The articles in this special issue situate Bruner's meaning-centered approach to psychology and his groundbreaking work on narrative in the broader context of the developmental trajectory of both of fields of inquiry. Bruner's work has been enormously influential in the subfields of cultural psychology and psychological anthropology, especially because of his important contributions to our understanding of the intimate relationship between culture and mind. We examine Bruner's past and ongoing engagement with such luminary figures as Lev Vygotsky, Jean Piaget, Alfred Kroeber, Claude Lťvi-Strauss, and Clifford Geertz to highlight points of convergence and tension between his version of cultural psychology and contemporary theorizing and practice in psychological anthropology. We also review his practical and theoretical contributions to the fields of medicine, law, and education. [Jerome Bruner, cultural psychology, psychological anthropology, meaning, narrative, mind, culture] [source]

    Dream Play and Discovering Cultural Psychology

    ETHOS, Issue 2 2001
    Associate Professor Jeannette Marie Mageo
    Dream play is a method of dream analysis I crafted to help fathom the cultural psychology of Samoan dreams. Drawing on Samoan aptitude for performance, this method combines elements of Gestalt role-playing and Jungian active imagination. What I discovered through the method was a Samoan "kea complex," a bipolar constellation of ideas and feelings that reveals pivotal aspects of postcolonial psychocultural dynamics in Samoa and probably in other locations as well. This dynamic revolves around notions of relationality, engagement, and self that hybridize indigenous Samoan psychological schemata with Western Christian models of care. [source]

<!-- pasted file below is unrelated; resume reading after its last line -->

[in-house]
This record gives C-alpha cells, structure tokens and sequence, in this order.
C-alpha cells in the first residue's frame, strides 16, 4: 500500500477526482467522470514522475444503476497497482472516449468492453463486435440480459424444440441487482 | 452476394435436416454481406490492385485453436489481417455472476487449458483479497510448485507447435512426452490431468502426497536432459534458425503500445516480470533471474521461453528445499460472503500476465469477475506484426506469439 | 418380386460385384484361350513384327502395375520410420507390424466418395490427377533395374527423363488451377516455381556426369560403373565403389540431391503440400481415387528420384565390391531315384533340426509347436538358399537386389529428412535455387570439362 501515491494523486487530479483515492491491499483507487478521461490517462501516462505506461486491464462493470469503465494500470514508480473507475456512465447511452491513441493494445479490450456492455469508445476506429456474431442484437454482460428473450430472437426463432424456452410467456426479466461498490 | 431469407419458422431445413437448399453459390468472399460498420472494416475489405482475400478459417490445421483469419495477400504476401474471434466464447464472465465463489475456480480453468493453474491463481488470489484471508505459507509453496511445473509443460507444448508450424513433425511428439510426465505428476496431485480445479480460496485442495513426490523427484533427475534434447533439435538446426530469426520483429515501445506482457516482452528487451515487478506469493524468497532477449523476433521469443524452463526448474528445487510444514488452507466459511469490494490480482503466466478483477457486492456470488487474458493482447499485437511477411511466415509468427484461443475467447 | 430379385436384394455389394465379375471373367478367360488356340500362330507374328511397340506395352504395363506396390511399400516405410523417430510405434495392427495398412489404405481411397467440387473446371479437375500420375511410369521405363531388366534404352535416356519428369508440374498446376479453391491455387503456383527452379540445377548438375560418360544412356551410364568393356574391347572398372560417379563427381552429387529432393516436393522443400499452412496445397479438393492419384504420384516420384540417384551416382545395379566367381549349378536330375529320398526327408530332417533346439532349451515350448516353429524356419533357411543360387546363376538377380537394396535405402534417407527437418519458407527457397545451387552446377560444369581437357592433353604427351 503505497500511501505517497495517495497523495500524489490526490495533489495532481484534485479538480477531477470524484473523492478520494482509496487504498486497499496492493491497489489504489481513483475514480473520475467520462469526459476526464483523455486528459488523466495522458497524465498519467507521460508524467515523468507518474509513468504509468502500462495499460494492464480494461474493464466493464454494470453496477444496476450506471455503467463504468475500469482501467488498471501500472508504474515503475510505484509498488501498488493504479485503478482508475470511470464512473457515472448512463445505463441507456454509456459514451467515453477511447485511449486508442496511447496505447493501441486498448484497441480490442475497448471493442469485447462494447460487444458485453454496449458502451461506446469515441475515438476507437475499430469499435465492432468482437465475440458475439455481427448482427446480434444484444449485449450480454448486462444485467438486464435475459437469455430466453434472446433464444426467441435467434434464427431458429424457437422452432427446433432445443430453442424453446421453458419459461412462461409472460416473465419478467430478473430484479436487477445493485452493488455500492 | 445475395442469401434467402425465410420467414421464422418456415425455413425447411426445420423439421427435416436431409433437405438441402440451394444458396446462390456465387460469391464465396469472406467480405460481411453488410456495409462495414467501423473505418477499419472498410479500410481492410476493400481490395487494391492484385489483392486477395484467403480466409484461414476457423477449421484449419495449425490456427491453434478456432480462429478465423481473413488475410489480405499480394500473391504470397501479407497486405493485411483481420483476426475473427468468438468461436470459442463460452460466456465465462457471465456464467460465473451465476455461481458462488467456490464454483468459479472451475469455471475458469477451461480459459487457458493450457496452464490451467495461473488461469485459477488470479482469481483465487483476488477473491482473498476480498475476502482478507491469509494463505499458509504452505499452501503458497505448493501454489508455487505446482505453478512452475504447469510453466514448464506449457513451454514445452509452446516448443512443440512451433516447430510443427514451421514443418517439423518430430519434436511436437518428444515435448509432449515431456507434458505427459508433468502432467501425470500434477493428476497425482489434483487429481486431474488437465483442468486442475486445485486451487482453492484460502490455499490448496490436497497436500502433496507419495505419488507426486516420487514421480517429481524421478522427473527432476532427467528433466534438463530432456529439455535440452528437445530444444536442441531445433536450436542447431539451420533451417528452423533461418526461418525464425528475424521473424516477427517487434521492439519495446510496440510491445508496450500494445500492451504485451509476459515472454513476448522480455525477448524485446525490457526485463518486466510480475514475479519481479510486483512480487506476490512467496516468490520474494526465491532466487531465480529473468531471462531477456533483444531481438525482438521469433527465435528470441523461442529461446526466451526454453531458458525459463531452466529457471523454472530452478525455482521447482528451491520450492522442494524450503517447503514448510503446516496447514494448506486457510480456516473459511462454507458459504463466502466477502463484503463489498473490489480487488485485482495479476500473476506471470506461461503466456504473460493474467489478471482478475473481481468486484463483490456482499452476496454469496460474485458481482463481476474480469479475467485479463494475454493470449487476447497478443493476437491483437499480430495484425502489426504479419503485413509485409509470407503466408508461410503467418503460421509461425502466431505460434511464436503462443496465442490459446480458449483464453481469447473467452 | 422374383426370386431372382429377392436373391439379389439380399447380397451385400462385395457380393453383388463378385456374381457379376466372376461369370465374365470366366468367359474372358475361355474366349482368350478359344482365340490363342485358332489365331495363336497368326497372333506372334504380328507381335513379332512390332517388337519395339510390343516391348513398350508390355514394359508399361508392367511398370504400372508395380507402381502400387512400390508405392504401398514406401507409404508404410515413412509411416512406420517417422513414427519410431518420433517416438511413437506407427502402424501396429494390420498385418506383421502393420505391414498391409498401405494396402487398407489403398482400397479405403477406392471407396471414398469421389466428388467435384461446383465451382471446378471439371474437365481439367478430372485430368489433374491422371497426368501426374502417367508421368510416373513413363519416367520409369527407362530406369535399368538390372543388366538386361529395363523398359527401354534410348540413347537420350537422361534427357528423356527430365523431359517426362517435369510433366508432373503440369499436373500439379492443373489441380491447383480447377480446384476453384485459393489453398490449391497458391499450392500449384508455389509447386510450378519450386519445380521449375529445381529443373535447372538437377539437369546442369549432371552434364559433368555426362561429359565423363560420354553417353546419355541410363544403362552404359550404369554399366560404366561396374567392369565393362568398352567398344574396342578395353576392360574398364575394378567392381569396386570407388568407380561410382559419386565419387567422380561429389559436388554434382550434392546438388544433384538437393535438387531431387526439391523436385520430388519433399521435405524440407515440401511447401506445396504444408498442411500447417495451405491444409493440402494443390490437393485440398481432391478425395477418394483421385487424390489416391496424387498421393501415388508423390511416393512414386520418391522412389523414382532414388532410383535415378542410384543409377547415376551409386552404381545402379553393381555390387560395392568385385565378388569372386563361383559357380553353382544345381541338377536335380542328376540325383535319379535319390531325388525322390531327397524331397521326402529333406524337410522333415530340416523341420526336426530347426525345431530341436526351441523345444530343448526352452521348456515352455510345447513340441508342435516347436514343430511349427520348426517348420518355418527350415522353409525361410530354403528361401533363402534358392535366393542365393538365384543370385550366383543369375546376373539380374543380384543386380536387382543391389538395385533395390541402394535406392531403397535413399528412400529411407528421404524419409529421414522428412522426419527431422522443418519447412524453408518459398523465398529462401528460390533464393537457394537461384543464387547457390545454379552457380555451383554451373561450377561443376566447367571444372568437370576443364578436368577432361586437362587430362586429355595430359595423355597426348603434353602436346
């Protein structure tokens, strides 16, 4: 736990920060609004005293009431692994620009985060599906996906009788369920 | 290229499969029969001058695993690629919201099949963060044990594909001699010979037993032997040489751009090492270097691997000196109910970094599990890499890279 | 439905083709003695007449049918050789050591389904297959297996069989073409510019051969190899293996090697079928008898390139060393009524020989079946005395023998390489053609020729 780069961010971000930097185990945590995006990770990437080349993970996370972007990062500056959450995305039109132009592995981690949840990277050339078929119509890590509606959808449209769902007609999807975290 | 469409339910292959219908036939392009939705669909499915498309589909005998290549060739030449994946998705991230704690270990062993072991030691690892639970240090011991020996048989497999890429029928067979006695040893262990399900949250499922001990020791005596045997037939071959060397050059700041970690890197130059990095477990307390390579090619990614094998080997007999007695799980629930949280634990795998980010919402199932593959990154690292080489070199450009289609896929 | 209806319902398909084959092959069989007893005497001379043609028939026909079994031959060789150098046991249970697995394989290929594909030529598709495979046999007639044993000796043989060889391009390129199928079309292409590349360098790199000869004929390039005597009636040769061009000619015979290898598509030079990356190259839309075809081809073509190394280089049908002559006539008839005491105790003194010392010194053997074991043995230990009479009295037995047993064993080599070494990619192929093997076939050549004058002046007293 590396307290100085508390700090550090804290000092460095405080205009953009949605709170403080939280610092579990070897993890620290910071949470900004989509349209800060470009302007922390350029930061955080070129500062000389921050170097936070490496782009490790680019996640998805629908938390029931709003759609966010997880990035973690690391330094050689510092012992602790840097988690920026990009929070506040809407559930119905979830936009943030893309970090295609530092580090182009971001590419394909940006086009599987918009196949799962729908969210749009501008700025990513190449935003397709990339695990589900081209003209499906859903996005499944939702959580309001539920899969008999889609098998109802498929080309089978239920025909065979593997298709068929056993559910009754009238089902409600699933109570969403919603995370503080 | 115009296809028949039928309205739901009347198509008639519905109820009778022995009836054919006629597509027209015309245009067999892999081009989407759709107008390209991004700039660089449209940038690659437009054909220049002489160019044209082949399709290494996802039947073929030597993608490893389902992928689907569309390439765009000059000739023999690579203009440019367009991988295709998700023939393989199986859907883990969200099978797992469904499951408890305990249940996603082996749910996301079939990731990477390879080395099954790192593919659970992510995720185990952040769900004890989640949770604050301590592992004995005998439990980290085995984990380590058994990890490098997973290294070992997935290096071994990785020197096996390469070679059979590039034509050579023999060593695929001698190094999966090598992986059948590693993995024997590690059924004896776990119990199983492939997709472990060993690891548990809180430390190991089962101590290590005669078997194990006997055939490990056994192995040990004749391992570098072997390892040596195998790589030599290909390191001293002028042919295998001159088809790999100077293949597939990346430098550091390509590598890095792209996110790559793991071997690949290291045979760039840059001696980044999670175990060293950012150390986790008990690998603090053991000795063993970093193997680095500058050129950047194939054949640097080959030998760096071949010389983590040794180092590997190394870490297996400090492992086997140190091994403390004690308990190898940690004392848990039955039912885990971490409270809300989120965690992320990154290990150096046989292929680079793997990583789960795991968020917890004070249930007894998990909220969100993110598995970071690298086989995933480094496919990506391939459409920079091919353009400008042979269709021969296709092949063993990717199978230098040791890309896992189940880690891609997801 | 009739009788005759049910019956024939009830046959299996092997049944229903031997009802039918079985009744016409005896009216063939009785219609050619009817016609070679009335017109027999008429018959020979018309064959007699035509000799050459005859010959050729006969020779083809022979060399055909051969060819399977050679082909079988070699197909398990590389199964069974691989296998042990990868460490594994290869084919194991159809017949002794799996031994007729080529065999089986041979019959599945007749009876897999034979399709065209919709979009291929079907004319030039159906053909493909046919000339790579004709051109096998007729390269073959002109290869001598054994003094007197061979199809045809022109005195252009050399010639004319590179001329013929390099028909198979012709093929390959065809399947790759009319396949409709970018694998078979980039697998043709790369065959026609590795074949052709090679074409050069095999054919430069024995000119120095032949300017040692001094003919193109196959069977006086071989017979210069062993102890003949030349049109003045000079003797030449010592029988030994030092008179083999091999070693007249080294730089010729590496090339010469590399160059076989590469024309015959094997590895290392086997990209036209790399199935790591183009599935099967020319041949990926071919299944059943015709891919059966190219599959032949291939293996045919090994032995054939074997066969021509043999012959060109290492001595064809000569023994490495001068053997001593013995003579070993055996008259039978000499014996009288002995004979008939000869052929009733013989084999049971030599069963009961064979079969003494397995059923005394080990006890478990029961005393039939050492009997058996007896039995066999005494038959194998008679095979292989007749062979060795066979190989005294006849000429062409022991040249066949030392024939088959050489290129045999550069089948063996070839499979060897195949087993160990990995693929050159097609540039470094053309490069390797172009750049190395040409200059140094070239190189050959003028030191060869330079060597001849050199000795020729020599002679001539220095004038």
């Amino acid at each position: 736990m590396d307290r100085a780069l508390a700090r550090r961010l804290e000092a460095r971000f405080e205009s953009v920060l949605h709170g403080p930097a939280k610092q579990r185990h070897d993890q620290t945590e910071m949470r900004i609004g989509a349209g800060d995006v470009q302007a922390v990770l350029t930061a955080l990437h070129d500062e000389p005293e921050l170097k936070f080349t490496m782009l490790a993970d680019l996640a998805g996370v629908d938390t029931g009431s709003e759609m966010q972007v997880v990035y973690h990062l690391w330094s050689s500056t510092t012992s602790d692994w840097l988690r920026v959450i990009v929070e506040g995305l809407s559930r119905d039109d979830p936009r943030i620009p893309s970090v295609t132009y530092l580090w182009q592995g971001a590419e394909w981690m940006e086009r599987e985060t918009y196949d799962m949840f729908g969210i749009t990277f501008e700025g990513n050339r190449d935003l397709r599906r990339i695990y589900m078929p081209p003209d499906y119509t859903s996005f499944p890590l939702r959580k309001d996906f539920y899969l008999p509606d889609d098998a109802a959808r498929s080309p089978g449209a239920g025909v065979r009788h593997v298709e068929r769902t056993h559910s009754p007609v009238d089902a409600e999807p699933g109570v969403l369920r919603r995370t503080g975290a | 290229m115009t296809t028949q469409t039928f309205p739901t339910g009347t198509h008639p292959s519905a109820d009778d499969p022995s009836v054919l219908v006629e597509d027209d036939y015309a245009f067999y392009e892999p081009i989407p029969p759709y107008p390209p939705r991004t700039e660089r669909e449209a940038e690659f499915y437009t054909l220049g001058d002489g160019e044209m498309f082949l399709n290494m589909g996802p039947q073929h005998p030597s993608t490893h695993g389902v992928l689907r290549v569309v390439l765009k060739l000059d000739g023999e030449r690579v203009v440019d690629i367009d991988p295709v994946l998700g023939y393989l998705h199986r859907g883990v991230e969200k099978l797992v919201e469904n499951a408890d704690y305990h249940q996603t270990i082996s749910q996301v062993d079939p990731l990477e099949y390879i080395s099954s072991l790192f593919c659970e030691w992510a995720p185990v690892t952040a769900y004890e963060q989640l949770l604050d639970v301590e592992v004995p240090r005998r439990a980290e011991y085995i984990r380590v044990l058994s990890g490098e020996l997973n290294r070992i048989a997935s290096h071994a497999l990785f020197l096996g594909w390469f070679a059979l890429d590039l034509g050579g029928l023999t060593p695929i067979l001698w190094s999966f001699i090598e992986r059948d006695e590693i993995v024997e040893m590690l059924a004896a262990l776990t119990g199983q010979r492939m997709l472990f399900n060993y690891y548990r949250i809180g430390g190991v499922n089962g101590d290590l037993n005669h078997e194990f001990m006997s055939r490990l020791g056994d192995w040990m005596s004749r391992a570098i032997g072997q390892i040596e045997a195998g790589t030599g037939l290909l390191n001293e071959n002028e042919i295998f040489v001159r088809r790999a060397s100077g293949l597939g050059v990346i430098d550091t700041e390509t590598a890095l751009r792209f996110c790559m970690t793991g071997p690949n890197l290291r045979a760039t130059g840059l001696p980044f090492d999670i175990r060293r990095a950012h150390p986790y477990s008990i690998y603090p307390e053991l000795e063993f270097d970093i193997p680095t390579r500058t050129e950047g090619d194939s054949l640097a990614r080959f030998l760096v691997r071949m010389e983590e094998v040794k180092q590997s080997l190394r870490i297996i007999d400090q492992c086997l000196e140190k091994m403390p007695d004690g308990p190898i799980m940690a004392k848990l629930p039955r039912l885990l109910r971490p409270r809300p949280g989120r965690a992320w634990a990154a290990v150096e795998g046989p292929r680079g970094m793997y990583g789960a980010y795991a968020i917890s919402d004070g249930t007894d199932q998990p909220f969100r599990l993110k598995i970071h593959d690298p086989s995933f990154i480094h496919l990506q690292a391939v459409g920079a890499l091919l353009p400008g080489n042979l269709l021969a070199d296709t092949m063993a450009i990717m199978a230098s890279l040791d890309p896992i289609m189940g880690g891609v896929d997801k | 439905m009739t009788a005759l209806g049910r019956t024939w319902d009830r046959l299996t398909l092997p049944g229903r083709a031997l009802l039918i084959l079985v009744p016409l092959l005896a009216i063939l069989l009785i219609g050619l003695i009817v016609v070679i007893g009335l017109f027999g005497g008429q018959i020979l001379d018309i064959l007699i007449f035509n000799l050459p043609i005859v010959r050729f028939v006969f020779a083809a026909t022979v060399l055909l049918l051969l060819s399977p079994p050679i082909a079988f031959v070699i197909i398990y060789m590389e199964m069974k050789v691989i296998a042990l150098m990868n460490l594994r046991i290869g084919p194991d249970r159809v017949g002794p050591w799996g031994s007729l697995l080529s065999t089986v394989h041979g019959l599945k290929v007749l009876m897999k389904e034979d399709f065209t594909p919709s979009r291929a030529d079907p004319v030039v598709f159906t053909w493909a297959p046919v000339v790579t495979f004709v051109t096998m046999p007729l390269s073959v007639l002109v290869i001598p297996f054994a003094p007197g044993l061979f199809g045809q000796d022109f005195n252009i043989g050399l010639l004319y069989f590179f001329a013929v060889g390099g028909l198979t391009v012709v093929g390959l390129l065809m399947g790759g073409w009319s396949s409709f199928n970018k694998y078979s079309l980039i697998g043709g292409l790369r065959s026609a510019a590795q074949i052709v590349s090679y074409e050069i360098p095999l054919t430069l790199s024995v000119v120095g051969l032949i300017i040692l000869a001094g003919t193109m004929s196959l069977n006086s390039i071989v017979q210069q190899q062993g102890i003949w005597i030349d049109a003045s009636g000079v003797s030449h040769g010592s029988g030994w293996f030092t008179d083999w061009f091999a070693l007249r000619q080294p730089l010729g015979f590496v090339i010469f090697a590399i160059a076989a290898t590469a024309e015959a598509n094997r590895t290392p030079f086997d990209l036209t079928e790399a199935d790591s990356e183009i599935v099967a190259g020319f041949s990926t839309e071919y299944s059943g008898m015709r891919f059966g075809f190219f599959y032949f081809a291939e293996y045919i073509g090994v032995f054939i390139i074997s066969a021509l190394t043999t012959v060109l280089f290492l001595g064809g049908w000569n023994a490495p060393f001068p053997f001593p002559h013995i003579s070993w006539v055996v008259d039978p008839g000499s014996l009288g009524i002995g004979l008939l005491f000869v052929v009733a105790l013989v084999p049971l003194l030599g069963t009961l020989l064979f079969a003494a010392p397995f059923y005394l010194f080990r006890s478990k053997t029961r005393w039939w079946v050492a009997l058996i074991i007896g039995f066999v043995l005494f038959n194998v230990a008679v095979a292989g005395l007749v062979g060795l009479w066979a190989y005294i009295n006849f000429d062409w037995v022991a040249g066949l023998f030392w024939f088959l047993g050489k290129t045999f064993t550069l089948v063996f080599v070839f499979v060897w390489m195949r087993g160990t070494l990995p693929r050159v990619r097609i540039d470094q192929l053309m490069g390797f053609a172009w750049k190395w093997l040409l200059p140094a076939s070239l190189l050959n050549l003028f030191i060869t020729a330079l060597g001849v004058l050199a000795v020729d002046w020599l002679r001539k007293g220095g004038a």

Confabulation Views from Neuroscience, Psychiatry, Psychology and Philosophy

    K. A. Jellinger
    No abstract is available for this article. [source]

    Consciousness Reconnected: Missing Links Between Self, Neuroscience, Psychology and the Arts

    K. A. Jellinger
    No abstract is available for this article. [source]

    Discussion on ,Personality psychology as a truly behavioural science' by R. Michael Furr

    Article first published online: 14 JUL 200